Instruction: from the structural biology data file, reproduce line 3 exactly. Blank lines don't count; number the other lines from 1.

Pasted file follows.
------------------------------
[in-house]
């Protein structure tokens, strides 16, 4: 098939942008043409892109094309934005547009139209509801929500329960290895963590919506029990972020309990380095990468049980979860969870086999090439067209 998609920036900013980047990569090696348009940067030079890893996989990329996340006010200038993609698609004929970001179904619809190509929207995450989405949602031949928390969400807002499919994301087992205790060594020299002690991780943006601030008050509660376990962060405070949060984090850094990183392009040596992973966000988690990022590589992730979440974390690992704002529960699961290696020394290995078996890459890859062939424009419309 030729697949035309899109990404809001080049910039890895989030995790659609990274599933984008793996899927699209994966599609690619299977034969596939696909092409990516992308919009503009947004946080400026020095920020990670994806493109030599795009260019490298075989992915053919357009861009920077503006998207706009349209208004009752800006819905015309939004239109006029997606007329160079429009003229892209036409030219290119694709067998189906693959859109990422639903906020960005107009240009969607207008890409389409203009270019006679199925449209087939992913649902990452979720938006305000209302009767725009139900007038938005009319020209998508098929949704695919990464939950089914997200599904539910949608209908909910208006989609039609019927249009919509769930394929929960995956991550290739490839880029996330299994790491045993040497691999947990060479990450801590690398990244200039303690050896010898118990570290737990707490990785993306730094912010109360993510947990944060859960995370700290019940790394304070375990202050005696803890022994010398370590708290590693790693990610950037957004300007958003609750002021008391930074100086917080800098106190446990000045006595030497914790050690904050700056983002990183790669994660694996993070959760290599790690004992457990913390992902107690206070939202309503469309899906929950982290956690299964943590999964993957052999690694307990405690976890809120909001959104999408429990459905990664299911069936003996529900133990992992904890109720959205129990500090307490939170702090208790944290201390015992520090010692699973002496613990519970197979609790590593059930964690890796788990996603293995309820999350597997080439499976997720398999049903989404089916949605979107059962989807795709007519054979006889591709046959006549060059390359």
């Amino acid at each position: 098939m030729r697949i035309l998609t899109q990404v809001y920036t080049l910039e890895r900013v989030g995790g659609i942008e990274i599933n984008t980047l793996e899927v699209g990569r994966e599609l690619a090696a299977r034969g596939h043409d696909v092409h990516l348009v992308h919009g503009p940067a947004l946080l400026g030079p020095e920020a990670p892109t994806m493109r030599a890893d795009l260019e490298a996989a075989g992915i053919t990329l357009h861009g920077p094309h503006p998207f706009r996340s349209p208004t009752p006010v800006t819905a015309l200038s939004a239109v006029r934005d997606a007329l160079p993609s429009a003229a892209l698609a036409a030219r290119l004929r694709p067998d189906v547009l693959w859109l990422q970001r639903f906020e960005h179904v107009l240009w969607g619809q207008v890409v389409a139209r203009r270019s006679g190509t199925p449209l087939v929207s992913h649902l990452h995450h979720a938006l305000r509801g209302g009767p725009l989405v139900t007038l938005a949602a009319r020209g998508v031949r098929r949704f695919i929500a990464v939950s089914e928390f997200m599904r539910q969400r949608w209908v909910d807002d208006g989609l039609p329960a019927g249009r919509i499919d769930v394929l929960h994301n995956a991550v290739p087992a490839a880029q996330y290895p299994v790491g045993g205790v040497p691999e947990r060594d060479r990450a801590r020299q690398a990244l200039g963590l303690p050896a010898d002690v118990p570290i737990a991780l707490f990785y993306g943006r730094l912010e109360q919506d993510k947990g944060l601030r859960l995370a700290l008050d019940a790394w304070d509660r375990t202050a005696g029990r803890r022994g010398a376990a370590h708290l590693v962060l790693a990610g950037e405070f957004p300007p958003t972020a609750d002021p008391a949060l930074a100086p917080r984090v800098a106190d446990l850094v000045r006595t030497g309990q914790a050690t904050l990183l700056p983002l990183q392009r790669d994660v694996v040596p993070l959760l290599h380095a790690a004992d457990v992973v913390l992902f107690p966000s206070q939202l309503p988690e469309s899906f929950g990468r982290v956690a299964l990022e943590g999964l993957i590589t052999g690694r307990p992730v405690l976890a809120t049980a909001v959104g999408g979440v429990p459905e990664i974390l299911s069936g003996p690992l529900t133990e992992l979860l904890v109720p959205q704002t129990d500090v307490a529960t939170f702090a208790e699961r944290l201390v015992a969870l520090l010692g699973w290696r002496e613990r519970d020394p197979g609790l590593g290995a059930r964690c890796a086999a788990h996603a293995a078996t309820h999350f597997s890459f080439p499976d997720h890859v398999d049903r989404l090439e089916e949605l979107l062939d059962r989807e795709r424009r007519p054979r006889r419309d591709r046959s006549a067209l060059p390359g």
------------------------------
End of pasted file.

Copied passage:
């Amino acid at each position: 098939m030729r697949i035309l998609t899109q990404v809001y920036t080049l910039e890895r900013v989030g995790g659609i942008e990274i599933n984008t980047l793996e899927v699209g990569r994966e599609l690619a090696a299977r034969g596939h043409d696909v092409h990516l348009v992308h919009g503009p940067a947004l946080l400026g030079p020095e920020a990670p892109t994806m493109r030599a890893d795009l260019e490298a996989a075989g992915i053919t990329l357009h861009g920077p094309h503006p998207f706009r996340s349209p208004t009752p006010v800006t819905a015309l200038s939004a239109v006029r934005d997606a007329l160079p993609s429009a003229a892209l698609a036409a030219r290119l004929r694709p067998d189906v547009l693959w859109l990422q970001r639903f906020e960005h179904v107009l240009w969607g619809q207008v890409v389409a139209r203009r270019s006679g190509t199925p449209l087939v929207s992913h649902l990452h995450h979720a938006l305000r509801g209302g009767p725009l989405v139900t007038l938005a949602a009319r020209g998508v031949r098929r949704f695919i929500a990464v939950s089914e928390f997200m599904r539910q969400r949608w209908v909910d807002d208006g989609l039609p329960a019927g249009r919509i499919d769930v394929l929960h994301n995956a991550v290739p087992a490839a880029q996330y290895p299994v790491g045993g205790v040497p691999e947990r060594d060479r990450a801590r020299q690398a990244l200039g963590l303690p050896a010898d002690v118990p570290i737990a991780l707490f990785y993306g943006r730094l912010e109360q919506d993510k947990g944060l601030r859960l995370a700290l008050d019940a790394w304070d509660r375990t202050a005696g029990r803890r022994g010398a376990a370590h708290l590693v962060l790693a990610g950037e405070f957004p300007p958003t972020a609750d002021p008391a949060l930074a100086p917080r984090v800098a106190d446990l850094v000045r006595t030497g309990q914790a050690t904050l990183l700056p983002l990183q392009r790669d994660v694996v040596p993070l959760l290599h380095a790690a004992d457990v992973v913390l992902f107690p966000s206070q939202l309503p988690e469309s899906f929950g990468r982290v956690a299964l990022e943590g999964l993957i590589t052999g690694r307990p992730v405690l976890a809120t049980a909001v959104g999408g979440v429990p459905e990664i974390l299911s069936g003996p690992l529900t133990e992992l979860l904890v109720p959205q704002t129990d500090v307490a529960t939170f702090a208790e699961r944290l201390v015992a969870l520090l010692g699973w290696r002496e613990r519970d020394p197979g609790l590593g290995a059930r964690c890796a086999a788990h996603a293995a078996t309820h999350f597997s890459f080439p499976d997720h890859v398999d049903r989404l090439e089916e949605l979107l062939d059962r989807e795709r424009r007519p054979r006889r419309d591709r046959s006549a067209l060059p390359g």